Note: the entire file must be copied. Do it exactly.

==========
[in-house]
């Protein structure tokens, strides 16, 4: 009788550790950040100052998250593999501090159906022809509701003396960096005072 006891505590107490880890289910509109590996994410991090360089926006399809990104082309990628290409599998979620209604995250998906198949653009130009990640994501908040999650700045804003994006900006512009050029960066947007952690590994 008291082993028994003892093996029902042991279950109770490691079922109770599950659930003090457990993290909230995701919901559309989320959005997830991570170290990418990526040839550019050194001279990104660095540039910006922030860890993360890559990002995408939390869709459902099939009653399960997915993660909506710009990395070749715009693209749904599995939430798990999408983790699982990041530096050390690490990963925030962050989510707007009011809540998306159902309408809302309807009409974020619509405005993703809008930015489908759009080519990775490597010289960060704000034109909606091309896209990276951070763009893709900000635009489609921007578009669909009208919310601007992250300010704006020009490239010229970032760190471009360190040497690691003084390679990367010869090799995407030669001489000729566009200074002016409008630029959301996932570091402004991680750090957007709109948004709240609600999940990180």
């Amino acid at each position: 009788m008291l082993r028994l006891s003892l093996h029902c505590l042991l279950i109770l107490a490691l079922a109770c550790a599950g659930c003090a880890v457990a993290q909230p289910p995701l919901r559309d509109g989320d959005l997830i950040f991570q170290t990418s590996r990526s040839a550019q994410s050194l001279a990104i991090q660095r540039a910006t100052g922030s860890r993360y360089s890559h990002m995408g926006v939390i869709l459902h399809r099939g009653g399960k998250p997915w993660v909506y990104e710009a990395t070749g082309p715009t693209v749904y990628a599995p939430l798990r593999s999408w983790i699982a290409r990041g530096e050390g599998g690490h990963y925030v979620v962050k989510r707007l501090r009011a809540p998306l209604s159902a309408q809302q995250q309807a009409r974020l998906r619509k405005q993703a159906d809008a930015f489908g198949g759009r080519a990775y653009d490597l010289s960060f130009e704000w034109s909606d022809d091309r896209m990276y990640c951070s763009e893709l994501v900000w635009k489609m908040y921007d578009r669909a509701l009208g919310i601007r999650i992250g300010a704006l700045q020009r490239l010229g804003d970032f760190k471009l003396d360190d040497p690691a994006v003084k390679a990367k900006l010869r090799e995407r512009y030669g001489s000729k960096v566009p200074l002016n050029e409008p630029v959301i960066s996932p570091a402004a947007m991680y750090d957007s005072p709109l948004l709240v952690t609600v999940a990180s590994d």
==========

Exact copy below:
[in-house]
């Protein structure tokens, strides 16, 4: 009788550790950040100052998250593999501090159906022809509701003396960096005072 006891505590107490880890289910509109590996994410991090360089926006399809990104082309990628290409599998979620209604995250998906198949653009130009990640994501908040999650700045804003994006900006512009050029960066947007952690590994 008291082993028994003892093996029902042991279950109770490691079922109770599950659930003090457990993290909230995701919901559309989320959005997830991570170290990418990526040839550019050194001279990104660095540039910006922030860890993360890559990002995408939390869709459902099939009653399960997915993660909506710009990395070749715009693209749904599995939430798990999408983790699982990041530096050390690490990963925030962050989510707007009011809540998306159902309408809302309807009409974020619509405005993703809008930015489908759009080519990775490597010289960060704000034109909606091309896209990276951070763009893709900000635009489609921007578009669909009208919310601007992250300010704006020009490239010229970032760190471009360190040497690691003084390679990367010869090799995407030669001489000729566009200074002016409008630029959301996932570091402004991680750090957007709109948004709240609600999940990180």
């Amino acid at each position: 009788m008291l082993r028994l006891s003892l093996h029902c505590l042991l279950i109770l107490a490691l079922a109770c550790a599950g659930c003090a880890v457990a993290q909230p289910p995701l919901r559309d509109g989320d959005l997830i950040f991570q170290t990418s590996r990526s040839a550019q994410s050194l001279a990104i991090q660095r540039a910006t100052g922030s860890r993360y360089s890559h990002m995408g926006v939390i869709l459902h399809r099939g009653g399960k998250p997915w993660v909506y990104e710009a990395t070749g082309p715009t693209v749904y990628a599995p939430l798990r593999s999408w983790i699982a290409r990041g530096e050390g599998g690490h990963y925030v979620v962050k989510r707007l501090r009011a809540p998306l209604s159902a309408q809302q995250q309807a009409r974020l998906r619509k405005q993703a159906d809008a930015f489908g198949g759009r080519a990775y653009d490597l010289s960060f130009e704000w034109s909606d022809d091309r896209m990276y990640c951070s763009e893709l994501v900000w635009k489609m908040y921007d578009r669909a509701l009208g919310i601007r999650i992250g300010a704006l700045q020009r490239l010229g804003d970032f760190k471009l003396d360190d040497p690691a994006v003084k390679a990367k900006l010869r090799e995407r512009y030669g001489s000729k960096v566009p200074l002016n050029e409008p630029v959301i960066s996932p570091a402004a947007m991680y750090d957007s005072p709109l948004l709240v952690t609600v999940a990180s590994d």